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Installing Seats

by Roger Moment

Originally published in the Austin-Healey Magazine, January 1994

There are three aspects to restoration:

  • Knowledge of how things were originally assembled, what parts were used, what was the sequence of assembly, and what materials/colors were used.

  • Finding the correct items or reproducing them, if they are no longer available.

  • Quality of workmanship on refinishing and installation.

In many ways, the most difficult task is finding information on how cars were originally put together.

Most cars that lose points in Concours do so because people didn't know what was correct and did not take the time or know how to ferret out the information. While the Concours Standards try to answer questions regarding originality, they can never address all the thousands of details that go into a car.

The topic for today is installation of seats (not a very interesting subject, unless you have a BN1 or BN2). This is because the passenger seats of these models did not sit on adjustable tracks and the various collections of wooden blocks (many of which are often missing) can easily lead to having the seat too low or incorrectly assembled to the floor.

Figure 1 shows how the adjustable seat tracks are installed. These apply to the driver's side of the series BN 1 / 2, and both sides of all six cylinder cars. The large rectangular plate sets on top of the tar paper floor covering and in turn, has a 1-1/8" by 14-1/2" by 5/ 16" thick wooden packing piece fitted between it and the seat track. The track is secured to the floor by special block-like nuts, whose cylindrical section slips up through the floor holes and the large packing strip holes.

The passenger side of BN 1 / 2 cars has no adjustable track. Instead, two wooden packing blocks are used, one identical to that on the driver's side and the other very similar, but 5/8" thick, as shown in Figure 2. This latter piece also has two Tee nuts pressed into the bottom side. The complete parts list below (for cars with body number 100 1 and higher) shows plain and "13"washers, as well as two sizes of blots - 1" and 1-1/4".

Installation of the passenger seat then proceeds as follows. The thick wooden packing strip sets on top of the metal plate and is bolted to the floor over the tar paper. The 1-1/4" bolts are used, with the "D" washers on the inside set, as the holes pass through very close to the main frame box. The three plain washers, PWZ204, are used under the floor for the outer set. Next the two5/16" thick packing strips are placed so that their large holes fit over the three bolts heads and washers holding the thicker strips to the floor. The seat bottom is then bolted to the Tee nuts of the thick packing pieces, using the 1" bolts and a plain washer. However, note that there are only 4 such bolts holding the seat bottom, not six as is the case where seats are bolted to adjustable tracks.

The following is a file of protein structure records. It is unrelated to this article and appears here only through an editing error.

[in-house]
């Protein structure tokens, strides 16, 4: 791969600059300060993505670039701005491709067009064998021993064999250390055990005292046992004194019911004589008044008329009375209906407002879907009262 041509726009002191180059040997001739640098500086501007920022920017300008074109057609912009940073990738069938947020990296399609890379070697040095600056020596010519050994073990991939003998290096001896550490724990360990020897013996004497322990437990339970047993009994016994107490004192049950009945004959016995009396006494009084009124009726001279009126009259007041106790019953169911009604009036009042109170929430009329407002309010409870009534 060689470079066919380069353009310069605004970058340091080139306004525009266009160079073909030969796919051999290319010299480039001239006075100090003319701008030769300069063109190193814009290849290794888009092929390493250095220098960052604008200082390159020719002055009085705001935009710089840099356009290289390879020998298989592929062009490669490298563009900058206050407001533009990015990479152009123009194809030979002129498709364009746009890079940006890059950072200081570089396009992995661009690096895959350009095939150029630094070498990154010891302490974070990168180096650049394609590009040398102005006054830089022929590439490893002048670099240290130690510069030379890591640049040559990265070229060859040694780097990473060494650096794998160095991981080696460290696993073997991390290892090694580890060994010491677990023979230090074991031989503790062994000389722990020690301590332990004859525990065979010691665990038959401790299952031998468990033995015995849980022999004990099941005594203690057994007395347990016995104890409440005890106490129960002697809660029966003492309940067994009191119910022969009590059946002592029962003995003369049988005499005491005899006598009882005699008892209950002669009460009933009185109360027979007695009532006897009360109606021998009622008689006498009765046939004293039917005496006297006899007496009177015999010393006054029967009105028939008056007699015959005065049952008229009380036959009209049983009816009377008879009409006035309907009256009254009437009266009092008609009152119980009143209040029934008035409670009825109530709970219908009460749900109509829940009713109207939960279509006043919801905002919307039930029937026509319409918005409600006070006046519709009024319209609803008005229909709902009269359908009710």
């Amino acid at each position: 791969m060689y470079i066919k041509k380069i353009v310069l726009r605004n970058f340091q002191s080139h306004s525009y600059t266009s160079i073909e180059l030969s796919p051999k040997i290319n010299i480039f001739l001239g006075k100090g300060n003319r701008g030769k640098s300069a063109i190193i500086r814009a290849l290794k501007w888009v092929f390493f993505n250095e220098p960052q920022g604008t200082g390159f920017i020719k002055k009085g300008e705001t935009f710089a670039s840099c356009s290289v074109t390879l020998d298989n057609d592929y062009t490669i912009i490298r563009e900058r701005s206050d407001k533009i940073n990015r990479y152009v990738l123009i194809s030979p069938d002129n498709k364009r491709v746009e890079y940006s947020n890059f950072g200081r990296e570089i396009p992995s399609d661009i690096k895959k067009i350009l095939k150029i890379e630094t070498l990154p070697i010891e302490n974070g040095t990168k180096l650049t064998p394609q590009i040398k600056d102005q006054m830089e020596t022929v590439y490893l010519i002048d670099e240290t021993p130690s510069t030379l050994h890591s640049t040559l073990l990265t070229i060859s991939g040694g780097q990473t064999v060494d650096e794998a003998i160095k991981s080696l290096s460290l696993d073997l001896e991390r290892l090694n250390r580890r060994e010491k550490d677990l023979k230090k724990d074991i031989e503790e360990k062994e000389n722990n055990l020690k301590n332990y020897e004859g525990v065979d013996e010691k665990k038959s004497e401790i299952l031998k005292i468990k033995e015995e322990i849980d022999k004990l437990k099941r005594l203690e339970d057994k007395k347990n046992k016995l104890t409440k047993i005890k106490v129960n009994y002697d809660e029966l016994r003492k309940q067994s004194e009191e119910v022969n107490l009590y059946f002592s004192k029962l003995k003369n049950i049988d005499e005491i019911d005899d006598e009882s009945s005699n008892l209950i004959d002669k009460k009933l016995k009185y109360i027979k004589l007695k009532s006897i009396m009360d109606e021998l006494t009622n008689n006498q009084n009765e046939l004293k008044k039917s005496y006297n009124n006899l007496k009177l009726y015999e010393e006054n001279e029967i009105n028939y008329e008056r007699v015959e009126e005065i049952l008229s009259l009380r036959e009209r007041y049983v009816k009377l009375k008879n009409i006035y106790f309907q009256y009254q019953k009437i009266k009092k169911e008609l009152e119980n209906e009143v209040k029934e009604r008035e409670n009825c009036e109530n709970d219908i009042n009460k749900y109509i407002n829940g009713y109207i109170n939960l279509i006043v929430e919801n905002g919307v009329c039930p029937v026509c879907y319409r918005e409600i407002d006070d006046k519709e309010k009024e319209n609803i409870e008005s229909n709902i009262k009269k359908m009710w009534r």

One final detail remains. The bolts, in all cases have 1/4-28 threads and hexagonal heads. I was not able to find Tee nuts with this thread but did locate some with 1/4-20 threads. The problem with this is that the heads of the four bolts holding the seat base will show, when the seat cushion is removed and are supposed to have a depressed circular dimple common to all British bolts used on Healeys. These bolts only come with 1/4-28 threads. The solution is to buy some 1/4-20 Tee nuts and fill their thread with a thin coating of braze metal (a MAPP gas torch is fine for doing this). Then the holes can be re-drilled with a #3 drill (0.213") and tapped to 1/4-28. This little extra step allows the proper British bolts to be used and preserves the correct appearance without sacrificing strength of the nut.

While this entire issue will hold little interest for most people, it does illustrate one detail that can distinguish the more perfect restoration from other nice ones. And it also explains the reason behind the large holes that one finds in the thin packing strips. Just one more little bit of the Healey puzzle sorted out.

Not what you were looking for? Don't forget you can check our back issues using the AHCUSA Magazine Index.

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